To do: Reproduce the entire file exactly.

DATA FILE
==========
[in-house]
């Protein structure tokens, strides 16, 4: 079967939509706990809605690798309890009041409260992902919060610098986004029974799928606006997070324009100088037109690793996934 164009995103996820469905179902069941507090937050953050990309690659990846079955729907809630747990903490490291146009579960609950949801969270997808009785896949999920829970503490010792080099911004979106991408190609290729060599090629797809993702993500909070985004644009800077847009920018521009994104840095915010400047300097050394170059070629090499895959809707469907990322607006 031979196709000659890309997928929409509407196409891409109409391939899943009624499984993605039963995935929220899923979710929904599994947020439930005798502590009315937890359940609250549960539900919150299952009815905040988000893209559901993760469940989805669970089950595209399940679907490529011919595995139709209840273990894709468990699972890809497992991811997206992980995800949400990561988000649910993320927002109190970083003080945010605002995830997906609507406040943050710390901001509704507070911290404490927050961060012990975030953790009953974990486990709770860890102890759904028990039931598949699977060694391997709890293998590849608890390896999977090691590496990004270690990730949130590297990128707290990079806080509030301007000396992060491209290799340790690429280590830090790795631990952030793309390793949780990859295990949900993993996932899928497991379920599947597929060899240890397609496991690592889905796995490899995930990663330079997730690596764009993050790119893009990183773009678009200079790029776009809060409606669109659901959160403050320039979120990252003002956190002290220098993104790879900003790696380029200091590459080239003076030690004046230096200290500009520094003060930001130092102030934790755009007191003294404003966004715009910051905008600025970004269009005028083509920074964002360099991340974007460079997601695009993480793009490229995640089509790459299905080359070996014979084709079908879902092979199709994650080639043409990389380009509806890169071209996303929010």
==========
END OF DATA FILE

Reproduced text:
[in-house]
């Protein structure tokens, strides 16, 4: 079967939509706990809605690798309890009041409260992902919060610098986004029974799928606006997070324009100088037109690793996934 164009995103996820469905179902069941507090937050953050990309690659990846079955729907809630747990903490490291146009579960609950949801969270997808009785896949999920829970503490010792080099911004979106991408190609290729060599090629797809993702993500909070985004644009800077847009920018521009994104840095915010400047300097050394170059070629090499895959809707469907990322607006 031979196709000659890309997928929409509407196409891409109409391939899943009624499984993605039963995935929220899923979710929904599994947020439930005798502590009315937890359940609250549960539900919150299952009815905040988000893209559901993760469940989805669970089950595209399940679907490529011919595995139709209840273990894709468990699972890809497992991811997206992980995800949400990561988000649910993320927002109190970083003080945010605002995830997906609507406040943050710390901001509704507070911290404490927050961060012990975030953790009953974990486990709770860890102890759904028990039931598949699977060694391997709890293998590849608890390896999977090691590496990004270690990730949130590297990128707290990079806080509030301007000396992060491209290799340790690429280590830090790795631990952030793309390793949780990859295990949900993993996932899928497991379920599947597929060899240890397609496991690592889905796995490899995930990663330079997730690596764009993050790119893009990183773009678009200079790029776009809060409606669109659901959160403050320039979120990252003002956190002290220098993104790879900003790696380029200091590459080239003076030690004046230096200290500009520094003060930001130092102030934790755009007191003294404003966004715009910051905008600025970004269009005028083509920074964002360099991340974007460079997601695009993480793009490229995640089509790459299905080359070996014979084709079908879902092979199709994650080639043409990389380009509806890169071209996303929010």